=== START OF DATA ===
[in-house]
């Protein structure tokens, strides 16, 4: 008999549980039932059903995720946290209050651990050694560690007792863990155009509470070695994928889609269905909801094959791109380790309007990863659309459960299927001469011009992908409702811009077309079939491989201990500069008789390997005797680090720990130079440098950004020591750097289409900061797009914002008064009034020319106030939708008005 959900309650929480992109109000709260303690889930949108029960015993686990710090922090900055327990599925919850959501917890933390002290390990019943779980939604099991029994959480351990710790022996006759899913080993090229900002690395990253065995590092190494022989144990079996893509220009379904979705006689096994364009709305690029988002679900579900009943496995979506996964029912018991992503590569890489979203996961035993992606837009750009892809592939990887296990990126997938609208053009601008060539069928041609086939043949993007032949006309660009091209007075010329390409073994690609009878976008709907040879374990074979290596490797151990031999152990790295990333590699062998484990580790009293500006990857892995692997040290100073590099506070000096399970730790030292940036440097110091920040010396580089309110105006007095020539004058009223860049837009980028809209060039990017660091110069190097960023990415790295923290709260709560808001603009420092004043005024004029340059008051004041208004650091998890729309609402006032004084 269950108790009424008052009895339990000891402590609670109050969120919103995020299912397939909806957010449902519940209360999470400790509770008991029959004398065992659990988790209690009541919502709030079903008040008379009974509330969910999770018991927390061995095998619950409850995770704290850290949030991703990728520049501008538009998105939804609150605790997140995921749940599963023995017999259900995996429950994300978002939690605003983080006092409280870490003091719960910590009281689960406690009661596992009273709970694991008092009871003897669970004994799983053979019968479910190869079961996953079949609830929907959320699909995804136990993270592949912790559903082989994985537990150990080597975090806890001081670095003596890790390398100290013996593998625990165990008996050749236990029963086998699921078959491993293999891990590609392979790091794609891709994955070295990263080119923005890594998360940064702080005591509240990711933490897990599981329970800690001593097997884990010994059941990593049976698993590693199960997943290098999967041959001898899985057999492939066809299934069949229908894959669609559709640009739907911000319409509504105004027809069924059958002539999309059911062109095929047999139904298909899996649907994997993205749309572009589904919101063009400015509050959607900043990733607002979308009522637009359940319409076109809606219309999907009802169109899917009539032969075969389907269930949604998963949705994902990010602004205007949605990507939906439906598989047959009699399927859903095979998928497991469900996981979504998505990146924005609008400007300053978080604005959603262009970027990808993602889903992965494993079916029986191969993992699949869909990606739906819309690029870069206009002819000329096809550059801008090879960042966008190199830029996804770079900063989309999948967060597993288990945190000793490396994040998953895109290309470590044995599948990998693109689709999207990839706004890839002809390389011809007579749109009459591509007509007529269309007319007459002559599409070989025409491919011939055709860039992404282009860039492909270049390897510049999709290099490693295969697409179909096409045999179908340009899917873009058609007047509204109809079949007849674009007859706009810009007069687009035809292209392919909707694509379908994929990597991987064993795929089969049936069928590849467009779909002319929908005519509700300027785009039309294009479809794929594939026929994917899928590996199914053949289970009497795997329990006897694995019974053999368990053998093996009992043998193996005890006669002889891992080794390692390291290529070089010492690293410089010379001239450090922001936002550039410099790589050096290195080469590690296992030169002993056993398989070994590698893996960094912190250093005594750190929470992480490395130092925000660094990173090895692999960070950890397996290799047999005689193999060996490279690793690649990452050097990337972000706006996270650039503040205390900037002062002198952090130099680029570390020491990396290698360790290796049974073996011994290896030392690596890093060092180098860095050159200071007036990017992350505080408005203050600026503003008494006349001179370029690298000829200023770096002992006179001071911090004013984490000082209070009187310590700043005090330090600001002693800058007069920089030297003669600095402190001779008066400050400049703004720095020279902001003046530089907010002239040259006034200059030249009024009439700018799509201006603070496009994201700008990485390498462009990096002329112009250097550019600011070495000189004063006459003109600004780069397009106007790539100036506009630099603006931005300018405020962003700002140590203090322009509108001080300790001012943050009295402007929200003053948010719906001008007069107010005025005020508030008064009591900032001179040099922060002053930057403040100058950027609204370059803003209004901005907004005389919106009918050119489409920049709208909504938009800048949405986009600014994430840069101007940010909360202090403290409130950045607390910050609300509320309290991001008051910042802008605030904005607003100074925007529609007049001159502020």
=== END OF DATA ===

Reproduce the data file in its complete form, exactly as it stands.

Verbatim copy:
[in-house]
């Protein structure tokens, strides 16, 4: 008999549980039932059903995720946290209050651990050694560690007792863990155009509470070695994928889609269905909801094959791109380790309007990863659309459960299927001469011009992908409702811009077309079939491989201990500069008789390997005797680090720990130079440098950004020591750097289409900061797009914002008064009034020319106030939708008005 959900309650929480992109109000709260303690889930949108029960015993686990710090922090900055327990599925919850959501917890933390002290390990019943779980939604099991029994959480351990710790022996006759899913080993090229900002690395990253065995590092190494022989144990079996893509220009379904979705006689096994364009709305690029988002679900579900009943496995979506996964029912018991992503590569890489979203996961035993992606837009750009892809592939990887296990990126997938609208053009601008060539069928041609086939043949993007032949006309660009091209007075010329390409073994690609009878976008709907040879374990074979290596490797151990031999152990790295990333590699062998484990580790009293500006990857892995692997040290100073590099506070000096399970730790030292940036440097110091920040010396580089309110105006007095020539004058009223860049837009980028809209060039990017660091110069190097960023990415790295923290709260709560808001603009420092004043005024004029340059008051004041208004650091998890729309609402006032004084 269950108790009424008052009895339990000891402590609670109050969120919103995020299912397939909806957010449902519940209360999470400790509770008991029959004398065992659990988790209690009541919502709030079903008040008379009974509330969910999770018991927390061995095998619950409850995770704290850290949030991703990728520049501008538009998105939804609150605790997140995921749940599963023995017999259900995996429950994300978002939690605003983080006092409280870490003091719960910590009281689960406690009661596992009273709970694991008092009871003897669970004994799983053979019968479910190869079961996953079949609830929907959320699909995804136990993270592949912790559903082989994985537990150990080597975090806890001081670095003596890790390398100290013996593998625990165990008996050749236990029963086998699921078959491993293999891990590609392979790091794609891709994955070295990263080119923005890594998360940064702080005591509240990711933490897990599981329970800690001593097997884990010994059941990593049976698993590693199960997943290098999967041959001898899985057999492939066809299934069949229908894959669609559709640009739907911000319409509504105004027809069924059958002539999309059911062109095929047999139904298909899996649907994997993205749309572009589904919101063009400015509050959607900043990733607002979308009522637009359940319409076109809606219309999907009802169109899917009539032969075969389907269930949604998963949705994902990010602004205007949605990507939906439906598989047959009699399927859903095979998928497991469900996981979504998505990146924005609008400007300053978080604005959603262009970027990808993602889903992965494993079916029986191969993992699949869909990606739906819309690029870069206009002819000329096809550059801008090879960042966008190199830029996804770079900063989309999948967060597993288990945190000793490396994040998953895109290309470590044995599948990998693109689709999207990839706004890839002809390389011809007579749109009459591509007509007529269309007319007459002559599409070989025409491919011939055709860039992404282009860039492909270049390897510049999709290099490693295969697409179909096409045999179908340009899917873009058609007047509204109809079949007849674009007859706009810009007069687009035809292209392919909707694509379908994929990597991987064993795929089969049936069928590849467009779909002319929908005519509700300027785009039309294009479809794929594939026929994917899928590996199914053949289970009497795997329990006897694995019974053999368990053998093996009992043998193996005890006669002889891992080794390692390291290529070089010492690293410089010379001239450090922001936002550039410099790589050096290195080469590690296992030169002993056993398989070994590698893996960094912190250093005594750190929470992480490395130092925000660094990173090895692999960070950890397996290799047999005689193999060996490279690793690649990452050097990337972000706006996270650039503040205390900037002062002198952090130099680029570390020491990396290698360790290796049974073996011994290896030392690596890093060092180098860095050159200071007036990017992350505080408005203050600026503003008494006349001179370029690298000829200023770096002992006179001071911090004013984490000082209070009187310590700043005090330090600001002693800058007069920089030297003669600095402190001779008066400050400049703004720095020279902001003046530089907010002239040259006034200059030249009024009439700018799509201006603070496009994201700008990485390498462009990096002329112009250097550019600011070495000189004063006459003109600004780069397009106007790539100036506009630099603006931005300018405020962003700002140590203090322009509108001080300790001012943050009295402007929200003053948010719906001008007069107010005025005020508030008064009591900032001179040099922060002053930057403040100058950027609204370059803003209004901005907004005389919106009918050119489409920049709208909504938009800048949405986009600014994430840069101007940010909360202090403290409130950045607390910050609300509320309290991001008051910042802008605030904005607003100074925007529609007049001159502020």